Layered Synthetic Microstructures as Dispersing Devices in X-ray Spectrometers

Authors: Gilfrich, J. V.1; Nagel, D. J.1; Barbee, T. W.2

Source: Applied Spectroscopy, Volume 36, Issue 1, Pages 1-76 (January/February 1982) , pp. 58-61(4)

Publisher: Society for Applied Spectroscopy

Buy & download fulltext article:


Price: $29.00 plus tax (Refund Policy)


Layered synthetic microstructures (LSM's) are useful dispersing devices for x-ray spectroscopy. They can be produced with virtually any layer spacing (d) greater than approximately 10 Å and they have high diffraction efficiency. Integral reflection coefficients for such structures made up of alternating layers of a transition metal and carbon are 3 to 10 times greater than values for other dispersing elements used in the moderate to long wavelength region of the x-ray spectrum. Resolving power of the LSMs is somewhat poorer than crystals at this time but is sufficient to permit significant applications.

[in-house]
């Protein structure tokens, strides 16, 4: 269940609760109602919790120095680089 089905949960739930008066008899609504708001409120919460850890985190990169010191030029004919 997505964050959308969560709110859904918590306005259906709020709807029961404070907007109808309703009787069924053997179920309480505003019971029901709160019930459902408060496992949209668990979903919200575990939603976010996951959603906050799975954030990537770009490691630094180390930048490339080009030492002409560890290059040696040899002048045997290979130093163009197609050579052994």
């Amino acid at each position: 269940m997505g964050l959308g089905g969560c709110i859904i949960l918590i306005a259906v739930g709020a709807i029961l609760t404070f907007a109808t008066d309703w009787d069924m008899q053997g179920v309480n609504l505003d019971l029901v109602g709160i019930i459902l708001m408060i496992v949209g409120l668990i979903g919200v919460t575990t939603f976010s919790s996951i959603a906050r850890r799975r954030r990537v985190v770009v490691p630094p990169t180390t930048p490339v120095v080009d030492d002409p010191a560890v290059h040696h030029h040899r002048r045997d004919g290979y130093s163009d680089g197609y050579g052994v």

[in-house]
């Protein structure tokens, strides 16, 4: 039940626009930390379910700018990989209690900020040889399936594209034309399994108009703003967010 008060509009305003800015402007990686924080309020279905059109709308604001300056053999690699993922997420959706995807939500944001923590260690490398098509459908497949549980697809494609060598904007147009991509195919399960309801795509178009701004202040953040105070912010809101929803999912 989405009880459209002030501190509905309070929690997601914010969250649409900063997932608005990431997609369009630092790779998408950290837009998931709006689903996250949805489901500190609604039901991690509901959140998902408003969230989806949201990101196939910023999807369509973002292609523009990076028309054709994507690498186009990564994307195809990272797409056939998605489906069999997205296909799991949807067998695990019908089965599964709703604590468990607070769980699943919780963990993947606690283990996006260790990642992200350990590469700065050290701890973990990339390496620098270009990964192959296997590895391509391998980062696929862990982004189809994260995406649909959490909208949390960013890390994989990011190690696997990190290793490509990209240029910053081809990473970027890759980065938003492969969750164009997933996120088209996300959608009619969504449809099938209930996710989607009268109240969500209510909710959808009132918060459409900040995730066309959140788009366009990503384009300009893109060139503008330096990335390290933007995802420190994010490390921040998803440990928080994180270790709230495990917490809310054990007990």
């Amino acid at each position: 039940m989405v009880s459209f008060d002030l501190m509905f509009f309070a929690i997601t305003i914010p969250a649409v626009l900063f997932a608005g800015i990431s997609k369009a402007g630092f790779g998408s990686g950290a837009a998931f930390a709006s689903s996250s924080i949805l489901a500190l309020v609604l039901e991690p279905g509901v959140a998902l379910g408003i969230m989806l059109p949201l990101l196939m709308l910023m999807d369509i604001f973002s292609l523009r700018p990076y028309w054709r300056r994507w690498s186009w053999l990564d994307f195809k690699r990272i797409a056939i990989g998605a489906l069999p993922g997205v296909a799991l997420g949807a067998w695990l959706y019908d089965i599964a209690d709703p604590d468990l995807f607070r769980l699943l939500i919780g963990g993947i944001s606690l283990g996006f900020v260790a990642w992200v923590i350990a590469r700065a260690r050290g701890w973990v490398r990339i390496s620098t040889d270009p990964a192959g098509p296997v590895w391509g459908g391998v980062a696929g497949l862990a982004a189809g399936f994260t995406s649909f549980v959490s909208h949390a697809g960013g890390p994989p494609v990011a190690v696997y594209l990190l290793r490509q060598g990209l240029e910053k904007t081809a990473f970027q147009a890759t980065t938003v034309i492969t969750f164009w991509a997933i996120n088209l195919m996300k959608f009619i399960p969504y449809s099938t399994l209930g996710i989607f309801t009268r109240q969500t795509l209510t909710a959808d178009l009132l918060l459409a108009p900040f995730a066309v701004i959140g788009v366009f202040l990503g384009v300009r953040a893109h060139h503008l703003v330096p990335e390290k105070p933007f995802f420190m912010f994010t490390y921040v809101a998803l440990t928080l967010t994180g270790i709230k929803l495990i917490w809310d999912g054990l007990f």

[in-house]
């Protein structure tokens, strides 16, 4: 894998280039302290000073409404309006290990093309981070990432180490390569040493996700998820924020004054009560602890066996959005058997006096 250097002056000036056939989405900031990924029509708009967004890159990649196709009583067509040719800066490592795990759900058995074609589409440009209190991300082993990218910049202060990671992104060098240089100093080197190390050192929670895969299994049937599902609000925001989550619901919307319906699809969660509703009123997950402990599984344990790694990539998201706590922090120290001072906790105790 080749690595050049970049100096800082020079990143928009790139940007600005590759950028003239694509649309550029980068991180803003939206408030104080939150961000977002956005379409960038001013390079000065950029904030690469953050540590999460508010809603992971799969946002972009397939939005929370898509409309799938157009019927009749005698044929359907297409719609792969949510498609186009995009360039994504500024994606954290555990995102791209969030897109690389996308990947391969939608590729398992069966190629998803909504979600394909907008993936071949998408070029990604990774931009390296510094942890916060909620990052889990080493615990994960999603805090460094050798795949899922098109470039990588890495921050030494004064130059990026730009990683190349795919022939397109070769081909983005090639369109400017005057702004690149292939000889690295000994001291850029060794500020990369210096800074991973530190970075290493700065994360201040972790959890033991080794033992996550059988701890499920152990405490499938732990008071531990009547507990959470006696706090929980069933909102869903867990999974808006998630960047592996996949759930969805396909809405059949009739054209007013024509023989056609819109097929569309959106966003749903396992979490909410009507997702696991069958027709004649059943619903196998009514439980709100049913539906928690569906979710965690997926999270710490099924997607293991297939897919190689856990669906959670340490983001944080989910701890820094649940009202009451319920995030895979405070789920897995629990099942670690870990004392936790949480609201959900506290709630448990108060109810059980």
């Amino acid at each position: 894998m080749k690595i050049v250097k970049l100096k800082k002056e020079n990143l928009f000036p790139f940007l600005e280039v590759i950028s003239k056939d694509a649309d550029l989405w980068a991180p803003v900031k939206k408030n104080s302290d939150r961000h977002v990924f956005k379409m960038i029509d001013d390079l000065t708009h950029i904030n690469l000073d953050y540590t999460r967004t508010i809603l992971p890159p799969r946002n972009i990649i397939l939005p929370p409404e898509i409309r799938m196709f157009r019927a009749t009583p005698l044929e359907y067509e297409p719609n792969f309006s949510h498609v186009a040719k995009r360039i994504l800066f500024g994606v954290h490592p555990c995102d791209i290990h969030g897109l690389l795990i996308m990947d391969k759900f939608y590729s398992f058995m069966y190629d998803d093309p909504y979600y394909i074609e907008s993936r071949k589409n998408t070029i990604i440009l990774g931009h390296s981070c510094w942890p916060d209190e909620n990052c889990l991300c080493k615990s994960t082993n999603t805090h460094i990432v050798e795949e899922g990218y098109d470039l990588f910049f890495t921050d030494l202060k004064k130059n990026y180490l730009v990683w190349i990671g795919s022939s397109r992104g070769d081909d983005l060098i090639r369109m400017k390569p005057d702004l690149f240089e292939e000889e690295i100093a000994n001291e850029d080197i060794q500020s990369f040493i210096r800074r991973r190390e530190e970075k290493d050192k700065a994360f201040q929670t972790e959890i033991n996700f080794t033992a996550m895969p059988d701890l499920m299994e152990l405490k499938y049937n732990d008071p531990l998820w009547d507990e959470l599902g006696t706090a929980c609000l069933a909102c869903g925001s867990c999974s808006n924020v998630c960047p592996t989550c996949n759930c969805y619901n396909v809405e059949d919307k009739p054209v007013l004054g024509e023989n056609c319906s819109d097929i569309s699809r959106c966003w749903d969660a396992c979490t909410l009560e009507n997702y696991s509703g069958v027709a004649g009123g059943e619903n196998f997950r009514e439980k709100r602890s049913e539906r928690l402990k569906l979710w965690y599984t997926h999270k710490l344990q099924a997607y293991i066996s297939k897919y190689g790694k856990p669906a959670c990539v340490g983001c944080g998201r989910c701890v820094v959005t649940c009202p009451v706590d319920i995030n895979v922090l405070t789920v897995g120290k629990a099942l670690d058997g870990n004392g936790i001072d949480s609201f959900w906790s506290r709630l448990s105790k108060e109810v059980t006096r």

Keywords: Layered synthetic microstructures; X-ray dispersing elements; X-ray spectrometers

Document Type: Research Article


Affiliations: 1: Naval Research Laboratory, Washington, DC 20375 2: Materials Science and Engineering Department, Stanford University, Stanford, California 94305

Publication date: January 1, 1982

More about this publication?
Related content



Free Content
Free content
New Content
New content
Open Access Content
Open access content
Subscribed Content
Subscribed content
Free Trial Content
Free trial content

Text size:

A | A | A | A
Share this item with others: These icons link to social bookmarking sites where readers can share and discover new web pages. print icon Print this page